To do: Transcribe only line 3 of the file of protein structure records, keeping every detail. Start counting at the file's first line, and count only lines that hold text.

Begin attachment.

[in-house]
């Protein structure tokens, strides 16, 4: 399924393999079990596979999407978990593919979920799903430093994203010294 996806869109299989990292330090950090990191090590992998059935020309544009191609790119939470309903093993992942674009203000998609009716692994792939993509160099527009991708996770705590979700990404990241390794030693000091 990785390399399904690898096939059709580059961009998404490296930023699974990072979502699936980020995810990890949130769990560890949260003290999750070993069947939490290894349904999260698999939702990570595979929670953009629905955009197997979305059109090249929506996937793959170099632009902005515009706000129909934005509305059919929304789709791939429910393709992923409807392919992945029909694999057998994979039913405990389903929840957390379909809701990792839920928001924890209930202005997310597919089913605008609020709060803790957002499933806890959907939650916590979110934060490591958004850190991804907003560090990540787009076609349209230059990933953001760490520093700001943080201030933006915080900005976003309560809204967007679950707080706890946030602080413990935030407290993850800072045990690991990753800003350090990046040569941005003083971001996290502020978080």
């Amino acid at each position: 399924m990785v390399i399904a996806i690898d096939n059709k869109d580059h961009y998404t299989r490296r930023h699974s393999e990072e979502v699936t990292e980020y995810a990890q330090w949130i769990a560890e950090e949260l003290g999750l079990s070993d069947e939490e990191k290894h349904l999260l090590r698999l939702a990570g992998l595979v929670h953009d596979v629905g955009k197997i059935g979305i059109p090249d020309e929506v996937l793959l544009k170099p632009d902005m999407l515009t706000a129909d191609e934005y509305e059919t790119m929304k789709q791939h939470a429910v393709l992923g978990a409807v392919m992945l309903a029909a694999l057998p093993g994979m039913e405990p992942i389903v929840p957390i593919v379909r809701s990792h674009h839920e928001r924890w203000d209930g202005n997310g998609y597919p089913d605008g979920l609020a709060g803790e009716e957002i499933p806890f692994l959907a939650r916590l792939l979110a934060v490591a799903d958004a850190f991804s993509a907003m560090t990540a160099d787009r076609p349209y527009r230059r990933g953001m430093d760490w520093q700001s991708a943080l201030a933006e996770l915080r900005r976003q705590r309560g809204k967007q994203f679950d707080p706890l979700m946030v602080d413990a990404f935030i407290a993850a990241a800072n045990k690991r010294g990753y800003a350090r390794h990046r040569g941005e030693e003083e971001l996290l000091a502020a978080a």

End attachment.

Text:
């Amino acid at each position: 399924m990785v390399i399904a996806i690898d096939n059709k869109d580059h961009y998404t299989r490296r930023h699974s393999e990072e979502v699936t990292e980020y995810a990890q330090w949130i769990a560890e950090e949260l003290g999750l079990s070993d069947e939490e990191k290894h349904l999260l090590r698999l939702a990570g992998l595979v929670h953009d596979v629905g955009k197997i059935g979305i059109p090249d020309e929506v996937l793959l544009k170099p632009d902005m999407l515009t706000a129909d191609e934005y509305e059919t790119m929304k789709q791939h939470a429910v393709l992923g978990a409807v392919m992945l309903a029909a694999l057998p093993g994979m039913e405990p992942i389903v929840p957390i593919v379909r809701s990792h674009h839920e928001r924890w203000d209930g202005n997310g998609y597919p089913d605008g979920l609020a709060g803790e009716e957002i499933p806890f692994l959907a939650r916590l792939l979110a934060v490591a799903d958004a850190f991804s993509a907003m560090t990540a160099d787009r076609p349209y527009r230059r990933g953001m430093d760490w520093q700001s991708a943080l201030a933006e996770l915080r900005r976003q705590r309560g809204k967007q994203f679950d707080p706890l979700m946030v602080d413990a990404f935030i407290a993850a990241a800072n045990k690991r010294g990753y800003a350090r390794h990046r040569g941005e030693e003083e971001l996290l000091a502020a978080a």